The cups surround your entire ear so sound is isolated in that space and prevents ambient noise from coming in, giving it a booming immersive experience. You may wanna check if your house is burning down or if your kid is crying every now and again, though. As far as my untrained ears can tell, the highs and mids are decent and the bass is just powerful. Those things damn near blew out my eardrums the first time I put them on and cranked them way up.
Played some Battlefield 3, Killzone 3, Call of Duty: Modern Warfare 3, Uncharted and Uncharted 2 on it and all those games felt even MORE alive. This is especially true for Battlefield 3, which has been a game praised for its sound design and quality. I remember feeling this way when I first wore the Sony official 7.1 Headphones and played some inFamous. Because when citizens would speak, I would find myself turning my head to look for the offending NPC and I was amazed. These headphones took that and took it to a theatrical level.
There is one common complaint I've been reading about, though. There is a slight buzz present when there is no input and it does get annoying. However, as soon as any kind of input it detected, the buzzing goes away and you'll never really notice it again.
Surround is probably most important for competitive play because finding those pesky opponents before they find you is essential to your kill-death ratio. Again, I tested this baby on Battlefield 3 and COD: Modern Warfare 3 and I was very impressed with the results. The Tritton AX 720's weren't any more accurate than the official Sony 7.1 cans. I can just as easily tell where my next victim is coming from on either headphone system. It just sounds way better on the AX 720.
I cannot tell you how many times I just knew where that throwing knife that lodged itself into my brain came from. "Ah, it was that douchebag to the left!"
When I figured out how to turn the mic on (it's under Accessory Settings), I tested it out against foul mouthed racially insensitive first person shooter players. I said "Hey guys. I just got Trittons and I'm testing out the mic. Can you hear me?" I was met with "Shut up retard faggot!," which I'll take as a positive "It sure sounds great, good sir! Good enough for me to feel like I have to put you down by insulting your intelligence and sexual preference."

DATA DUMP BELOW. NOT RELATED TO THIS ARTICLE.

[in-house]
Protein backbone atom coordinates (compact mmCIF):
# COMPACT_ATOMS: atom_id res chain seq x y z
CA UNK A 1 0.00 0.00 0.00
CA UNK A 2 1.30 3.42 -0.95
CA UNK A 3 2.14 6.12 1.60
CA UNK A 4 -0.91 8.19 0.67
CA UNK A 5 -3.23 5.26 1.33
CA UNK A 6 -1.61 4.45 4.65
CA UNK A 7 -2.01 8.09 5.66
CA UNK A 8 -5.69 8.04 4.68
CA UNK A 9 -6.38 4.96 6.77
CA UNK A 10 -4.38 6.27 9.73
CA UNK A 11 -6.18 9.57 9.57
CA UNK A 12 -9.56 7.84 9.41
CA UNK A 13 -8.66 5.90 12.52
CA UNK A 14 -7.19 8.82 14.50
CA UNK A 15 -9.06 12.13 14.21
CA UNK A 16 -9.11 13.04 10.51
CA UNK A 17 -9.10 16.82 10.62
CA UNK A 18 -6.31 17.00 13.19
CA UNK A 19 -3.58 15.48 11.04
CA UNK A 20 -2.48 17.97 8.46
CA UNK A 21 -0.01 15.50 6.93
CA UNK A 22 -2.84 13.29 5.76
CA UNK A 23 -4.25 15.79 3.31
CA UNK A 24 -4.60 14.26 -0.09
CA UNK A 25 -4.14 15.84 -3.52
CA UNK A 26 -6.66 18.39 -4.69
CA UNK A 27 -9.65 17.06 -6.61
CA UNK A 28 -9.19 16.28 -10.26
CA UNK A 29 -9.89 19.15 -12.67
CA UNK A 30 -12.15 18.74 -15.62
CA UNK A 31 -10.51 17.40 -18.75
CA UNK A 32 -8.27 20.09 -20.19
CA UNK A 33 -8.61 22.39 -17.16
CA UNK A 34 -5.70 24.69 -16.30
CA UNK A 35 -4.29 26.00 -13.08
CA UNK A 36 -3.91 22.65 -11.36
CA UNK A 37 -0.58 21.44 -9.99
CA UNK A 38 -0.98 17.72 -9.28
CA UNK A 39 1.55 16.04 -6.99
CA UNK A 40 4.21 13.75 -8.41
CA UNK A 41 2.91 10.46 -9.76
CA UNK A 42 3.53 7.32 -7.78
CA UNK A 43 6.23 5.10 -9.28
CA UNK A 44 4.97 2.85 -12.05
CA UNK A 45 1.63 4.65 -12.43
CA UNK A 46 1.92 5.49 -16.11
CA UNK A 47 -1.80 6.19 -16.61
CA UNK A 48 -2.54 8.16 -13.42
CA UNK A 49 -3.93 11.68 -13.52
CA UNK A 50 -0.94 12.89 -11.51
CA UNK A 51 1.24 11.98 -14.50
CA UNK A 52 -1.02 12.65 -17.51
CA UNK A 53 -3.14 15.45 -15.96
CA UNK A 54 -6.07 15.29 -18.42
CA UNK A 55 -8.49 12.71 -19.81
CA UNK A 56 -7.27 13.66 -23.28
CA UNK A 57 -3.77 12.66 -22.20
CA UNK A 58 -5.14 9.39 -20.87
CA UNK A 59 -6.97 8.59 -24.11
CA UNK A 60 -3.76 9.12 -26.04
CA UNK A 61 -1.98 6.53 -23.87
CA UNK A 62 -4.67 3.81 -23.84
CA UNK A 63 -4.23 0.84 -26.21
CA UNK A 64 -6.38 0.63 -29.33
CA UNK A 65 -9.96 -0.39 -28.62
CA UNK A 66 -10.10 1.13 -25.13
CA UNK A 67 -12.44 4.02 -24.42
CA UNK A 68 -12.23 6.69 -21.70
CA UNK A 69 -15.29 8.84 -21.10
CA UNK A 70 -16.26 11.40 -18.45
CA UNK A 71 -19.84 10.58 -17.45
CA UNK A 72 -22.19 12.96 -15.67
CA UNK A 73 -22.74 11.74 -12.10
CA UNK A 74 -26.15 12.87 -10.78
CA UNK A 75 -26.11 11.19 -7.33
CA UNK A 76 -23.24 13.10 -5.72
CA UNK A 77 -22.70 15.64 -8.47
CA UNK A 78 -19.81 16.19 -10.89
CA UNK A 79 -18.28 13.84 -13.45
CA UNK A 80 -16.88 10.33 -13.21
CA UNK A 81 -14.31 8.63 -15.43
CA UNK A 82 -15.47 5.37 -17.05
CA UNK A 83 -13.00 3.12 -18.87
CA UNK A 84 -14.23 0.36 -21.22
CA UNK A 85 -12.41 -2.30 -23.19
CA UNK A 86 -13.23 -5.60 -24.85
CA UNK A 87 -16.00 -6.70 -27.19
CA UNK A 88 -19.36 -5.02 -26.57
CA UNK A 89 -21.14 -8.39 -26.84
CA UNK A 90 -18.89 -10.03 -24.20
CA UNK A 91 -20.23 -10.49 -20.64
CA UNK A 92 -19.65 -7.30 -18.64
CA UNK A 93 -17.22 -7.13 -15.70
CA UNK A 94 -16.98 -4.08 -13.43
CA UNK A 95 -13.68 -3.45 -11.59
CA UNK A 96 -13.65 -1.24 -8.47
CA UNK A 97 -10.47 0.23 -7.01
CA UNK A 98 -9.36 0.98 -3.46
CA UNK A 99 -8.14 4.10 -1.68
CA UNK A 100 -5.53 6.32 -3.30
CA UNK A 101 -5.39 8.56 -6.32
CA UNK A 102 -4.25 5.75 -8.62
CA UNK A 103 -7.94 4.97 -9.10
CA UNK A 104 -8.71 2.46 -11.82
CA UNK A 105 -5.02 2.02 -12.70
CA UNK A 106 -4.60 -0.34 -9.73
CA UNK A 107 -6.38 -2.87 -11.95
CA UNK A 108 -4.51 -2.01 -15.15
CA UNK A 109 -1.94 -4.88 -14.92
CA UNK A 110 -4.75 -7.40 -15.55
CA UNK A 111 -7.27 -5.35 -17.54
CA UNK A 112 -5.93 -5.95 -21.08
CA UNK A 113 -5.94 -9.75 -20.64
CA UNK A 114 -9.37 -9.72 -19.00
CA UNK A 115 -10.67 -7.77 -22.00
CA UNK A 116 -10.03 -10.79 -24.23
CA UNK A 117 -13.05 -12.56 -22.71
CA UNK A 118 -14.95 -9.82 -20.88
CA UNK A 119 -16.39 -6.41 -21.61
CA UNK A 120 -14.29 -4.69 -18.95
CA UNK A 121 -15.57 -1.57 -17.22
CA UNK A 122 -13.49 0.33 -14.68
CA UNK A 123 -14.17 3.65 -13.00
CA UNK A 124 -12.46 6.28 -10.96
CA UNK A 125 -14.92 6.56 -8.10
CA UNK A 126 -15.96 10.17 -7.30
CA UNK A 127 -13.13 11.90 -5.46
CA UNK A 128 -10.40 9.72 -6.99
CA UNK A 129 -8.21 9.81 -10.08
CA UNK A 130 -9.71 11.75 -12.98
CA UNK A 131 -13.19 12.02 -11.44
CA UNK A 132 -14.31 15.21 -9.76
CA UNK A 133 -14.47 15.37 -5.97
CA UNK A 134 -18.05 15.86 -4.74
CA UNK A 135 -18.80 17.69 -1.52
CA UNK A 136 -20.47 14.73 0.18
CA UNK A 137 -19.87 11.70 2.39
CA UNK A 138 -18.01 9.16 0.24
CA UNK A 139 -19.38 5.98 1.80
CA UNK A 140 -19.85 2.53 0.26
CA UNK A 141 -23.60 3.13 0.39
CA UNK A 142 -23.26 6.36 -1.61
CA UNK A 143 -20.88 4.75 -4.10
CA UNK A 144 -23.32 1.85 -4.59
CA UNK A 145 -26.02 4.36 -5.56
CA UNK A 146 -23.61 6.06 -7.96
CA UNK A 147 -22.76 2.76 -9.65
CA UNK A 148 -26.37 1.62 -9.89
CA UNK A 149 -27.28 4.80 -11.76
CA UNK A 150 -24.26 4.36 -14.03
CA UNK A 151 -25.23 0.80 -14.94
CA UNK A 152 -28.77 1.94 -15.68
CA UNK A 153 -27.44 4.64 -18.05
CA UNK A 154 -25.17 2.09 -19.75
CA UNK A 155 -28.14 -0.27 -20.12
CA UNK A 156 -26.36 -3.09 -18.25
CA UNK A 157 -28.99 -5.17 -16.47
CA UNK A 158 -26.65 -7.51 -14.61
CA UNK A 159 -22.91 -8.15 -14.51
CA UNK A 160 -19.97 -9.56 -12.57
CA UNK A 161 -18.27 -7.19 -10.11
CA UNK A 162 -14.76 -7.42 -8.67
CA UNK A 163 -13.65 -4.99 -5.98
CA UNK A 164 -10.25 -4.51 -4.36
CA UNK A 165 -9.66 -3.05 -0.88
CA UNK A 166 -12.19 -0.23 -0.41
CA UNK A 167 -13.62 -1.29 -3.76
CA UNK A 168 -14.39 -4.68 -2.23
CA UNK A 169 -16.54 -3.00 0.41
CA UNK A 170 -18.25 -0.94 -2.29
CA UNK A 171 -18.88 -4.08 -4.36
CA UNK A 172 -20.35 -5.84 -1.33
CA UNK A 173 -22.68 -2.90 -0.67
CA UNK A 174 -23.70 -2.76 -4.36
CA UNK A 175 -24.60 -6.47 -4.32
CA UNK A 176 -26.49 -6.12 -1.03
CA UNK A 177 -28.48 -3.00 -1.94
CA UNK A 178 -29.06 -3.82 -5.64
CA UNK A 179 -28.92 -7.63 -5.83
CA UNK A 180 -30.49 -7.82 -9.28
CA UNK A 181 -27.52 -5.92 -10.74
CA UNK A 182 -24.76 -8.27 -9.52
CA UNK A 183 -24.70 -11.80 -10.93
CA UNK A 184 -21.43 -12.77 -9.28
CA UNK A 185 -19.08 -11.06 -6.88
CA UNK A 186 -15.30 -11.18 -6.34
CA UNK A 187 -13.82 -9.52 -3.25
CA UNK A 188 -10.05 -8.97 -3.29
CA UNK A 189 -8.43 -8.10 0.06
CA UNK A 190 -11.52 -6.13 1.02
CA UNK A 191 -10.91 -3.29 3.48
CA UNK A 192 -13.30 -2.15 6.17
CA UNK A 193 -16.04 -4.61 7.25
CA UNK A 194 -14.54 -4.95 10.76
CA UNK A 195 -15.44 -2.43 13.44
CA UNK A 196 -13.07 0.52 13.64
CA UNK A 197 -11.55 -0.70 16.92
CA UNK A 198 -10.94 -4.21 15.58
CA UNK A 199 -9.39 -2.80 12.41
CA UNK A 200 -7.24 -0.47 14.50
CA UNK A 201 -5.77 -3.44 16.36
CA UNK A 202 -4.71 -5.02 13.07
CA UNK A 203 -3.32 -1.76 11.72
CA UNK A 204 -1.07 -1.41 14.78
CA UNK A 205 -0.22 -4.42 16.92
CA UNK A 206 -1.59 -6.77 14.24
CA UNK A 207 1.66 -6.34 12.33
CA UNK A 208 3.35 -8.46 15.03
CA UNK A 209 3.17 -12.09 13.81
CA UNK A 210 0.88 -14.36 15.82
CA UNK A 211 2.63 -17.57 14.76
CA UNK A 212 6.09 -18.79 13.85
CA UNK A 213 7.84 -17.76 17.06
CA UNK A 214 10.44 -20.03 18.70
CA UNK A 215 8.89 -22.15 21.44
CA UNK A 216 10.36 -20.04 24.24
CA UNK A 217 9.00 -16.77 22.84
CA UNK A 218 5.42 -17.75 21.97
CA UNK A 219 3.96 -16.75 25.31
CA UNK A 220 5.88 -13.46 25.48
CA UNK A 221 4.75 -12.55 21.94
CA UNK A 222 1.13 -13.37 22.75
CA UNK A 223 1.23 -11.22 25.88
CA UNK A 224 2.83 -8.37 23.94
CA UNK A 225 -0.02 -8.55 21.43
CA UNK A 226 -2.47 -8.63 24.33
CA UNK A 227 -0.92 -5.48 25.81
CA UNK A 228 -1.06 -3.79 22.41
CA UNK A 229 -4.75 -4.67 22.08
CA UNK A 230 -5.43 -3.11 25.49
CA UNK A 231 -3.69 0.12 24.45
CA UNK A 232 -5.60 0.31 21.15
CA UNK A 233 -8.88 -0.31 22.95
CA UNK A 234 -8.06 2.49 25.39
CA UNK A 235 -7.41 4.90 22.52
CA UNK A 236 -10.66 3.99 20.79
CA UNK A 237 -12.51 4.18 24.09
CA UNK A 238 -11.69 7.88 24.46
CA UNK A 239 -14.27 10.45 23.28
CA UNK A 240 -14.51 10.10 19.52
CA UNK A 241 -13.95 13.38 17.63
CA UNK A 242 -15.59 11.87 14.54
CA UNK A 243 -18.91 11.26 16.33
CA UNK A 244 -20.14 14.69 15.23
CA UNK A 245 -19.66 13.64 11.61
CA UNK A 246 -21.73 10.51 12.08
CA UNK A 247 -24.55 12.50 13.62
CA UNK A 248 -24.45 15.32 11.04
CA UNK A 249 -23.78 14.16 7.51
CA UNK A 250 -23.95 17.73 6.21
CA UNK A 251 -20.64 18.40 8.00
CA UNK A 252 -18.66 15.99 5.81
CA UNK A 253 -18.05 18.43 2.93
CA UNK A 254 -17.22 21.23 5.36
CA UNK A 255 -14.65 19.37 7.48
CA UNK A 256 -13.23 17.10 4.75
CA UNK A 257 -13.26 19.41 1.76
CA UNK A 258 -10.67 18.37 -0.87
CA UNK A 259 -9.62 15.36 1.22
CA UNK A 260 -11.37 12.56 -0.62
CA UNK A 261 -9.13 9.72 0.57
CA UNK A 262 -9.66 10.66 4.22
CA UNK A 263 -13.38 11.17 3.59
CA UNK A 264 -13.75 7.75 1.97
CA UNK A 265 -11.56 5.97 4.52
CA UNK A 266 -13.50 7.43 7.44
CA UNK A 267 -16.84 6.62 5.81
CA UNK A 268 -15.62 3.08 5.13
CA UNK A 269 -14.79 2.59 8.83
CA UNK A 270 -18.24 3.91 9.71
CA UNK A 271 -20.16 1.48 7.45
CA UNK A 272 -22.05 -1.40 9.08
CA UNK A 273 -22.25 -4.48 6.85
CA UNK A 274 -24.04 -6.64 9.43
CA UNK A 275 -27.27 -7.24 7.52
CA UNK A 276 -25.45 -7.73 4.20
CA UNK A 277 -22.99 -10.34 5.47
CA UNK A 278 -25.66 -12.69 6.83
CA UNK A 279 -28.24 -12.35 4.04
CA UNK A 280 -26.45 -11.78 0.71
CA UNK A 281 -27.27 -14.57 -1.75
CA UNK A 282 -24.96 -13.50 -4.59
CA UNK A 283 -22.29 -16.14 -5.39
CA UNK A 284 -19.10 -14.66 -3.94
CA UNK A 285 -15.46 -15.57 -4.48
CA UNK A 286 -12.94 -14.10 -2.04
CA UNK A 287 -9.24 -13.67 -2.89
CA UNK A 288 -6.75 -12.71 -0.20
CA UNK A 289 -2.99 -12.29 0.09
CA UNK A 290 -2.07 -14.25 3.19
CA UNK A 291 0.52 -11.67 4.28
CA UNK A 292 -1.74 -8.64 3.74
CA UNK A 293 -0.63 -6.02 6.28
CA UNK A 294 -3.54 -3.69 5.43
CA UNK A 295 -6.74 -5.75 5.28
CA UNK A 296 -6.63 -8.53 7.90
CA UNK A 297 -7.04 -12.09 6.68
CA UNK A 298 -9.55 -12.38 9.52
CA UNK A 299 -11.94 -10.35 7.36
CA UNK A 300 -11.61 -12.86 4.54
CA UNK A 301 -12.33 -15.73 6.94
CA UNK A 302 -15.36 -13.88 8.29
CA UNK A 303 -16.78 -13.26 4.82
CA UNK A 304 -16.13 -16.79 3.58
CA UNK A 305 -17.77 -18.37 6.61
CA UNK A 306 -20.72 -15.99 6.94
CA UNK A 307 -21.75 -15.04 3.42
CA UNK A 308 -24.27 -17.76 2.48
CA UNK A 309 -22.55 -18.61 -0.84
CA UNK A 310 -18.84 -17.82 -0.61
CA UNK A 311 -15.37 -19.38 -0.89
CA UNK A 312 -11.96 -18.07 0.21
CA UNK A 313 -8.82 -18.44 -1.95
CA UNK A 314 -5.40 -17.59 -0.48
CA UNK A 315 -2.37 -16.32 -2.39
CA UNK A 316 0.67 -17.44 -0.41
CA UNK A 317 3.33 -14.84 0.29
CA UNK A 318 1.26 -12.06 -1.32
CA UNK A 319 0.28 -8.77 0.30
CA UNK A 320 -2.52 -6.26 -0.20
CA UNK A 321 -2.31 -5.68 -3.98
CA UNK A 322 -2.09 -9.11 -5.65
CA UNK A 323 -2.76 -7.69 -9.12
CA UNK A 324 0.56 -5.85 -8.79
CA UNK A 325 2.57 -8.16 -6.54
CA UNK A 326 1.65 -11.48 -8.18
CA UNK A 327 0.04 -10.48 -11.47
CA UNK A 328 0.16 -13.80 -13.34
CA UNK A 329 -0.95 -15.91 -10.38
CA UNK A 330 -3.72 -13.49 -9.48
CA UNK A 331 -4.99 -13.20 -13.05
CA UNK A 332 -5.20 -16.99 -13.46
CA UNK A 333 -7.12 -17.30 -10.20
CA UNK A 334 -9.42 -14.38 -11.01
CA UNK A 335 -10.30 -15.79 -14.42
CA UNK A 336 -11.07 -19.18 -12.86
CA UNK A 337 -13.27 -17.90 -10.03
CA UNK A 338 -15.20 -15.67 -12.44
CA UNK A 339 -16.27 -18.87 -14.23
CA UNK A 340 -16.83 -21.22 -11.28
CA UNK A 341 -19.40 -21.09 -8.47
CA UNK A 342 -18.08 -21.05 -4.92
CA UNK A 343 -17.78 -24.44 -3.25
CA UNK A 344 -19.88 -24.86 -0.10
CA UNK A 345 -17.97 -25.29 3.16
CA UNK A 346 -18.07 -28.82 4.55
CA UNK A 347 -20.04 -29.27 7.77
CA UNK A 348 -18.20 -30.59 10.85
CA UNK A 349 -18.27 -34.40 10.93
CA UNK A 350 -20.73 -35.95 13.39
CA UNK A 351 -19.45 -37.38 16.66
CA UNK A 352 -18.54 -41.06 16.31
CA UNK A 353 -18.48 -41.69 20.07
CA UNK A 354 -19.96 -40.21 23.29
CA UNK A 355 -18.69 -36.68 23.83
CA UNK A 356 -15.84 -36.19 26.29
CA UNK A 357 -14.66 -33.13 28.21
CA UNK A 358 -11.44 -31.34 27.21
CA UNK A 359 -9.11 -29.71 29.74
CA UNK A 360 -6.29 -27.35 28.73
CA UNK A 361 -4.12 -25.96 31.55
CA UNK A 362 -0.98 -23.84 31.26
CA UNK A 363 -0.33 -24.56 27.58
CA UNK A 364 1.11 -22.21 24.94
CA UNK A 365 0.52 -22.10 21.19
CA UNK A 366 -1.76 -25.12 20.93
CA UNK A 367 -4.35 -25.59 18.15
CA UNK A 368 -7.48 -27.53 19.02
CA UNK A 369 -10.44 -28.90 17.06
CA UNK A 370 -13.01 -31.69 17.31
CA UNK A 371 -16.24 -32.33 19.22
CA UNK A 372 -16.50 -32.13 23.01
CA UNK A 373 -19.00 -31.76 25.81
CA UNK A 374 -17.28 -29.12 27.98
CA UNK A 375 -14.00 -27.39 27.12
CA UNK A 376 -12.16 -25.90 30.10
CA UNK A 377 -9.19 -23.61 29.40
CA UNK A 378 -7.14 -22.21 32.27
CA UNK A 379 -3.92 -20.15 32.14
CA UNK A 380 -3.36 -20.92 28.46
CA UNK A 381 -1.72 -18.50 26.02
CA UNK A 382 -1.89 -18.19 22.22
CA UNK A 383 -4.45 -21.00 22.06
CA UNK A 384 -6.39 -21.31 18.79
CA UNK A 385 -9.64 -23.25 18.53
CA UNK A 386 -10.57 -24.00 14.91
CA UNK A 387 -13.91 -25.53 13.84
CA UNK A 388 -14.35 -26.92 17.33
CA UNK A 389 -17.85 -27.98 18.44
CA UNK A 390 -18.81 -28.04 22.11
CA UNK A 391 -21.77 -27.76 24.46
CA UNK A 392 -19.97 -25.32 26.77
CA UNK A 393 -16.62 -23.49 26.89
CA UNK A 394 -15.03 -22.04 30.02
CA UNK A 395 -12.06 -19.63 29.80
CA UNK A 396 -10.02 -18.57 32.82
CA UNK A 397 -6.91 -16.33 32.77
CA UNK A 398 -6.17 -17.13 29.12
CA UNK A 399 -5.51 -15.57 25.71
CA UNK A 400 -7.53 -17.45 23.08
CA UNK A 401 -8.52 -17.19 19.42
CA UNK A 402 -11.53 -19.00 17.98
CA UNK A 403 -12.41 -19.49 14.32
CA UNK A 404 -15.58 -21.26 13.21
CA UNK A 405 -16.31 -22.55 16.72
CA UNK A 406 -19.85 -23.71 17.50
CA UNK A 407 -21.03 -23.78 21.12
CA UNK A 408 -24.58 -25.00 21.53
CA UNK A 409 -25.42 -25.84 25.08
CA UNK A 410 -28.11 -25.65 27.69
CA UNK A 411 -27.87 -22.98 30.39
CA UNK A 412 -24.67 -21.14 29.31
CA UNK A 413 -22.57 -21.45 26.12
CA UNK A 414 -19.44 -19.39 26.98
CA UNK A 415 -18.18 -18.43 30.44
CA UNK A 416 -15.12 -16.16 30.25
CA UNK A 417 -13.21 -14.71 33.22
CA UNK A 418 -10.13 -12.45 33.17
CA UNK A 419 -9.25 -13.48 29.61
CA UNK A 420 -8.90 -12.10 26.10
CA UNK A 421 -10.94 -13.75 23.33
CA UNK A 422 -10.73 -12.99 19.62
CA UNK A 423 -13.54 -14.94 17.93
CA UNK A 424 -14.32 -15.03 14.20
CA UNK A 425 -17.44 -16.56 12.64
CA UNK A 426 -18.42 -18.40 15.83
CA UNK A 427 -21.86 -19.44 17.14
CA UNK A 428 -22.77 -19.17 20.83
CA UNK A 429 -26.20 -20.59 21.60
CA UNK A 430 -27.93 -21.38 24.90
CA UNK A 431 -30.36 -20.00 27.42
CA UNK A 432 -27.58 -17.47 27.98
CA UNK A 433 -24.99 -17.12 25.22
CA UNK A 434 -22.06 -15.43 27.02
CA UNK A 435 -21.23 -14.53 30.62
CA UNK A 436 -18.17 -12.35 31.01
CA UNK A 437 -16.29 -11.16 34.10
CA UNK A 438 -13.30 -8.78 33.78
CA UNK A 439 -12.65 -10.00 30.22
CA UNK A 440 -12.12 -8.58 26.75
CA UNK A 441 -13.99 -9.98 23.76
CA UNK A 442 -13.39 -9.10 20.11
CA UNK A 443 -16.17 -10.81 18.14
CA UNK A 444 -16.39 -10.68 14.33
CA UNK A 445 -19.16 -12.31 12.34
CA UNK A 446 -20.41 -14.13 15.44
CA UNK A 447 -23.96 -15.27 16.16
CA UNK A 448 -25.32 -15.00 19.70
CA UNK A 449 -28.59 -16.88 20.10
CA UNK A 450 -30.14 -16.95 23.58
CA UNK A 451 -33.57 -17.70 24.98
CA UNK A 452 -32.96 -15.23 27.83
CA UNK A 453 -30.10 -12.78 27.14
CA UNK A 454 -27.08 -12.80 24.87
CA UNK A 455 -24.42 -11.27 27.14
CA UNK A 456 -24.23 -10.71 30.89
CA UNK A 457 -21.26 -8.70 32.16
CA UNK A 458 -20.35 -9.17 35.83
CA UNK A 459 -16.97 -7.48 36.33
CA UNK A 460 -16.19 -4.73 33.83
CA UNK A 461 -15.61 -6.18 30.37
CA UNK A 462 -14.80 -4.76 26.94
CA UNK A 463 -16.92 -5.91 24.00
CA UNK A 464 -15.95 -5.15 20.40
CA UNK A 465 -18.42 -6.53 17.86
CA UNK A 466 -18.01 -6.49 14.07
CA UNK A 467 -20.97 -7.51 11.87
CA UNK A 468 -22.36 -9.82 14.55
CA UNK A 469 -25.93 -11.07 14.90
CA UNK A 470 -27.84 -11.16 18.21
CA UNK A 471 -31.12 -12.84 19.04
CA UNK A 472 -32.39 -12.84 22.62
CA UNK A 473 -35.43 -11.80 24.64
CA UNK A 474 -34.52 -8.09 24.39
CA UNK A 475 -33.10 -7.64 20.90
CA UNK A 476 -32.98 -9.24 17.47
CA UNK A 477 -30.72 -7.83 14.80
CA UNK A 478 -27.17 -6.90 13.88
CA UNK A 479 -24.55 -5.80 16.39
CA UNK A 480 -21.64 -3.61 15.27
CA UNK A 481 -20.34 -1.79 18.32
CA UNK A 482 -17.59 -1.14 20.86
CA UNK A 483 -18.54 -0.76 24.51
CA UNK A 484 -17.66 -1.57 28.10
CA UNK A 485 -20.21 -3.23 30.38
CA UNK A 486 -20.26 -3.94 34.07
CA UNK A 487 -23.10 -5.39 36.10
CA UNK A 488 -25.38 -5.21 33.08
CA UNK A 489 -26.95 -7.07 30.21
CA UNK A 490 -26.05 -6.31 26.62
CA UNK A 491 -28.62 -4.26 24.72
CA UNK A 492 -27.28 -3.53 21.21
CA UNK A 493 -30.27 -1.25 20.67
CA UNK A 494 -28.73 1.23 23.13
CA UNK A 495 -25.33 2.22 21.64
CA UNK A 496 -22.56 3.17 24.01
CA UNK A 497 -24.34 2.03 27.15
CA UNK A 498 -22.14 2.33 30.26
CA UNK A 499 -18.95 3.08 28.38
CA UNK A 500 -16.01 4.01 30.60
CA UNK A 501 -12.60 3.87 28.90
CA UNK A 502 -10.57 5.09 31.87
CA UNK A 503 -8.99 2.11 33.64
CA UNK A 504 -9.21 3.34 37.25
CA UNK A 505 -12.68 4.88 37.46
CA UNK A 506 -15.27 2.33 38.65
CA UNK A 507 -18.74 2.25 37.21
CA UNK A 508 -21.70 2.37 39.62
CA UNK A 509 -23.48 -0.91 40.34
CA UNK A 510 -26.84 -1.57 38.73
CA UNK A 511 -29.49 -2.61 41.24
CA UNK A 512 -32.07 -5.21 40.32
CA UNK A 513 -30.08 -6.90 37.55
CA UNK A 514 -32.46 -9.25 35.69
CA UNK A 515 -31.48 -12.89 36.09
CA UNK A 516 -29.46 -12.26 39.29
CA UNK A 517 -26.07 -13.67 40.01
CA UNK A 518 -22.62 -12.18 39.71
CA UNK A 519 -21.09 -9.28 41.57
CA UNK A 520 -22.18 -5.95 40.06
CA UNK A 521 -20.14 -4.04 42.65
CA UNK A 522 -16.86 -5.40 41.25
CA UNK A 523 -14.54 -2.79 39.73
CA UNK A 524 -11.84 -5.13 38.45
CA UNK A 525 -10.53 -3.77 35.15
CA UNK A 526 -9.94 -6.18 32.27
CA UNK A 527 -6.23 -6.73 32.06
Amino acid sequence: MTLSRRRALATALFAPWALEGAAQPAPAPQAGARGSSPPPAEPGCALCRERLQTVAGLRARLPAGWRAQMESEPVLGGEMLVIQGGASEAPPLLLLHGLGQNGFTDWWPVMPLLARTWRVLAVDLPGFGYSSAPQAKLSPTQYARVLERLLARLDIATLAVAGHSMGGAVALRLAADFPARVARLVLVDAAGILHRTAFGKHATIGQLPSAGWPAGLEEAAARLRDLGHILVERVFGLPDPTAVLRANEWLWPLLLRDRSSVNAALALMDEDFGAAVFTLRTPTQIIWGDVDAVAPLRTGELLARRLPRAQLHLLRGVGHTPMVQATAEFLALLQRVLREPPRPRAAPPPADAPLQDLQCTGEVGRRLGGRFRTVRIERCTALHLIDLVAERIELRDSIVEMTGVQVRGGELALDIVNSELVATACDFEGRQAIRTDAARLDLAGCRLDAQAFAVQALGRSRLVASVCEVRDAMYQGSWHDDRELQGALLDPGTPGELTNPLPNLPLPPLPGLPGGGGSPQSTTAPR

A couple days later, I was playing with this one English speaking guy in a Japanese served game. We talked about how everyone was camping and that us low ping guys were fucking up the game for our team. As soon as we took the lead by 1 kill, we were all "OKAY GUYS! NOW HIDE!" and we both hid and we started laughing our asses off. Okay, the point is, the mic is great and that there are some decent people online out there.
Also, it's bendy and it'll stay bent the way you want it, which is good.
I have a fairly fat face and big head, and it fits me very well. I keep it at about 3 clicks from the smallest setting. Even if you had a watermelon for a head, this would fit you fairly well still. The main band bends to accommodate many head sizes. Right underneath the main band, there's some foam support so it can gently rest on your noggin very comfortably.
The cups themselves accommodate my Asian-average sized ears completely. The whole thing fits like a glove. Problem is, I sweat a lot and even though keeping it on doesn't hurt anywhere, it does make me sweat into them so I have take 'em off and wipe 'em down every now and again.
When taking them off and wearing them around your neck to, I dunno, take a call or something, the ear cups fold inward so they can rest on your clavicle comfortably. Not only does it look cool, it's very practical, too.
I don't know how to smile.
One thing that makes me uncomfortable, though, are cables. And with the Tritton AX 720, there a buttload of cables. I feel like I can't move when there are bunch of cables around. That kind of annoys me. Also, the in-line audio controller doesn't come with a clip or anything so it just dangles off the side of your head, making the headphones feel VERY unbalanced, like the left side of your head is being pulled down by a very weak midget. To counter that, I take the in-line controller and put it on my lap, but then it falls and it gets very frustrating. I'm still figuring out a way to attach a clip to that thing.
Value for Money
The Tritton AX 720 goes for Php 7,000 to Php 7,500 depending on where you buy it. It is built very sturdily and it doesn't feel like it'll break any time soon. The sound is just fantastic and the surround works well enough to give you that edge in battle. I would actually say that the official Sony PS3 Headphones win out for value for money since they're cheaper and more comfortable (no wires), but if you've got the extra cash, then the Tritton AX 720 is a better investment - better sound quality and versatility because it can do 5.1 for movies, too.